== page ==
Fyzal Boulifa's drama is a cut above most kitchen-sink debuts and features an outstanding turn from newcomer Roxanne Scrimshaw
It could be said that a lot of British film debuts tend to feel all too similar to one another. They pick a semi-urbanised corner of the country, find a kernel of absolute misery within terraced houses, and go from there. Glancing at Lynn + Lucy, it might appear to be cut from this same Loachian cloth, though in spite of its familiarities Fyzal Boulifa’s film sets itself apart with a formal ambition and a powerful insight into the ugly thoughts brought about by stress and frustration.
Lynn (newcomer Roxanne Scrimshaw) and Lucy (Nichola Burley) are lifelong friends in a working class community in Essex, fast approaching their thirties and the new life expectations that such a decade brings. Lynn, who had a kid at 16 and has been with the father ever since, is generally satisfied, though she wants to start working after years of being a stay-at-home mum. Lucy, on the other hand, is in crisis. She has a new baby with a horrible younger boyfriend, and the chaos of their lives puts them on a collision with an inevitable, hideous tragedy.
Boulifa spends the first quarter of the film building to this event, conjuring an oppressive, even stomach-churning atmosphere as Lucy drunkenly fights with her boyfriend. It’s such a painful wait that when the inevitable tragedy does come it does so feeling like a sort of sick relief to both Lynn and the audience – the worst is over and a shaky new chapter can begin.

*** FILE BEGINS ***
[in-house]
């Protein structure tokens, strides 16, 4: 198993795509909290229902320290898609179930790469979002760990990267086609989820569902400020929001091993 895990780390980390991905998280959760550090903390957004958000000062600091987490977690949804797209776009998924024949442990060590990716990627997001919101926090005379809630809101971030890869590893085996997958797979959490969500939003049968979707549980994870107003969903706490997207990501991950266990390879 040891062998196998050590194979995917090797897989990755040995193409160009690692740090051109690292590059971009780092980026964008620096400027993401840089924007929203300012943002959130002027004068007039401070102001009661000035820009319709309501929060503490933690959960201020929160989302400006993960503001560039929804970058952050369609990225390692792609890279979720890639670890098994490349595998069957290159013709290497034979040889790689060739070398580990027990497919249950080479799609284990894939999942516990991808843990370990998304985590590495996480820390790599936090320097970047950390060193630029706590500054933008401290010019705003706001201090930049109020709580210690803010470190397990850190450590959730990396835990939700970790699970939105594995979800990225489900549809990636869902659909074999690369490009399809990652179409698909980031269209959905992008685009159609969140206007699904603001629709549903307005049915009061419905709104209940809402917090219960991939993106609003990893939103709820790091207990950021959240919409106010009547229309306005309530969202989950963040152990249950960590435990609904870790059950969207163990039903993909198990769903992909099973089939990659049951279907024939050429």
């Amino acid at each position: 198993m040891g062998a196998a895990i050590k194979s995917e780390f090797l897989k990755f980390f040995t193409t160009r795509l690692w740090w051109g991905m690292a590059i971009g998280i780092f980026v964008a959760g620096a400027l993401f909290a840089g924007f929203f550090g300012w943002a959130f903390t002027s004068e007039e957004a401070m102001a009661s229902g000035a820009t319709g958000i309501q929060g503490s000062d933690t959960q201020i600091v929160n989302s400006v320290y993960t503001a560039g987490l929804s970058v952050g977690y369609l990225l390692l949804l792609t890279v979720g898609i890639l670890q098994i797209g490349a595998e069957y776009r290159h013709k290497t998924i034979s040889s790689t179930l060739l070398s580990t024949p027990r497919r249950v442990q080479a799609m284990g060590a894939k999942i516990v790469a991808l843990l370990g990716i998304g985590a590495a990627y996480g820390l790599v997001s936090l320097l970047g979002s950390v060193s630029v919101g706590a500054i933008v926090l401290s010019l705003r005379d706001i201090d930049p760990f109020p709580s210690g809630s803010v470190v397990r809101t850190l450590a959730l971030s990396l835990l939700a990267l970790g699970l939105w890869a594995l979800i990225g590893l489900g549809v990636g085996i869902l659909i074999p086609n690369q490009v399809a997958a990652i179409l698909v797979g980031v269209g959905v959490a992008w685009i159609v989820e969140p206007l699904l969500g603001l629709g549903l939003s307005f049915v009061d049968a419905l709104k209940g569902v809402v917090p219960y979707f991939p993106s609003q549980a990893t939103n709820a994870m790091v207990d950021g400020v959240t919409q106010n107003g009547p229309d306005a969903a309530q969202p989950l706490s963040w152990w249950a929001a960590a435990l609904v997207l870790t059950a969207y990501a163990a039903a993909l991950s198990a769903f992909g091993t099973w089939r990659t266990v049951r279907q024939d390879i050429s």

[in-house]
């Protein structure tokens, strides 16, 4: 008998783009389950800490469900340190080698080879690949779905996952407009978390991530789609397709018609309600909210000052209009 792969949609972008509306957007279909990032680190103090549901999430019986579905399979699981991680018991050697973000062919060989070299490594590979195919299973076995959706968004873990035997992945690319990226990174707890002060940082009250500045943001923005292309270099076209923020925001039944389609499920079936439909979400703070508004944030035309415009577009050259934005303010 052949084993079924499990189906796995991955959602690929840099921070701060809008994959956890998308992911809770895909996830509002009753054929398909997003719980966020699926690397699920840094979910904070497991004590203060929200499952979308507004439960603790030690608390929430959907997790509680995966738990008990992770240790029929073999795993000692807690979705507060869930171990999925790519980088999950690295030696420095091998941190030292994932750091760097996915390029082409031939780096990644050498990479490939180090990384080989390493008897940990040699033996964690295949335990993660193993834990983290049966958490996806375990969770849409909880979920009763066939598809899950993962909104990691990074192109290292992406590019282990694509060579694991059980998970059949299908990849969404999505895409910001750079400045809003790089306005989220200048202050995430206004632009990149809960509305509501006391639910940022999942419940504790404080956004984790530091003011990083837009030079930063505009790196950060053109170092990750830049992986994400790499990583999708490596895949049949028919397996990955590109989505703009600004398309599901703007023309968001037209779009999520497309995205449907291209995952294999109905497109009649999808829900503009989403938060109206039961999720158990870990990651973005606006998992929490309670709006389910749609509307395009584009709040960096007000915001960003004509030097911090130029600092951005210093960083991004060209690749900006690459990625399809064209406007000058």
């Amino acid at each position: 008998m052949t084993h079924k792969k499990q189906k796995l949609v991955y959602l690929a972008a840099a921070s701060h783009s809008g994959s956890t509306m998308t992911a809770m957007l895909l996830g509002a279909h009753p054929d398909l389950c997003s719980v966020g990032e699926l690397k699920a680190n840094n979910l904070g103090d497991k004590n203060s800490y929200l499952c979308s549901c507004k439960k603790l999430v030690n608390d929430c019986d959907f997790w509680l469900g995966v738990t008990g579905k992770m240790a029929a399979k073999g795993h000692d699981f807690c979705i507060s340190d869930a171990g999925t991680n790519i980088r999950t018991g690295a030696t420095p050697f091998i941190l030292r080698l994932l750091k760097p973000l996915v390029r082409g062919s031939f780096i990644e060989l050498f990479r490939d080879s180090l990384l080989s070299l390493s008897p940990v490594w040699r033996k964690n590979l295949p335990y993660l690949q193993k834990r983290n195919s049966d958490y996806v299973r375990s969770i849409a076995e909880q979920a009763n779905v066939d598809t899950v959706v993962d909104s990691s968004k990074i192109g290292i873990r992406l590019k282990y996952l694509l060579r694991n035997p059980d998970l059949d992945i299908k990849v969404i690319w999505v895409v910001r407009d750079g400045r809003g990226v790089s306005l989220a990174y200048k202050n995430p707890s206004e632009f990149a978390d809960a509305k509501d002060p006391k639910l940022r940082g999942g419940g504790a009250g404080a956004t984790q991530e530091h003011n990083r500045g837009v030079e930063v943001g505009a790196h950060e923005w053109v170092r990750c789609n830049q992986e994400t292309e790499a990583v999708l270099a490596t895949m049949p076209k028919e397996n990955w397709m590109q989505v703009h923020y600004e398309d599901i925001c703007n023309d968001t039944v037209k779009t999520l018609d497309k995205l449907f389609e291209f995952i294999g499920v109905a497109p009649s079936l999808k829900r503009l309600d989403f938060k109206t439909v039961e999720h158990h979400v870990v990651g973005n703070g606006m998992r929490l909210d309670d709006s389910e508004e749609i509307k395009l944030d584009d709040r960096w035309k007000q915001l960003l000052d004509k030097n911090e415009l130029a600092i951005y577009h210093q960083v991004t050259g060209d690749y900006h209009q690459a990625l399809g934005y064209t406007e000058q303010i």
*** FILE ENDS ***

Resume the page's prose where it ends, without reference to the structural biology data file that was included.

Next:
Slowly but surely the community turns against Lucy, and Boulifa examines how class and gender solidarity can splinter under these immense pressures. Eventually, even Lynn starts to resent Lucy, seeing in her mania and depression a problem that refuses to be solved. Having found work at a hairdressers owned by an old school nemesis, Lynn is drawn into ever more venomous conversations with the other staff about Lucy’s circumstances.
Boulifa’s careful dialogue finds the brutality in these chats; offhand dismissals of the worthiness of a person’s life really sting, and Scrimshaw (in her film debut) plays Lynn’s reactions brilliantly. She’s a fantastic find, keeping Lynn’s true feelings just beneath the surface whilst remaining a compelling lead.
Though the story and setting remain resolutely “kitchen-sink” throughout, Boulifa still finds ways to sometimes let his style do the talking. Close up singles are used incredibly effectively, keeping characters trapped and isolated during conversations and immersive soundscapes bring Lynn’s upturned world to life.
Lynn + Lucy is gruelling, particularly in its damning dissection of our societal need to have someone worse than ourselves to look down upon. Regardless of the circumstances of the tragedy (Boulifa keeps the exact details hazy), people use it as a morbid stepping stone, a way to keep Lucy down and make themselves feel taller. There’s little light at the end of the tunnel, with a final scene that shivers with horror and injustice, but Lynn is such a well-drawn and well-acted protagonist that you still feel compelled to see her journey through.
Lynn + Lucy is now available to stream on BFI Player.Where to watch online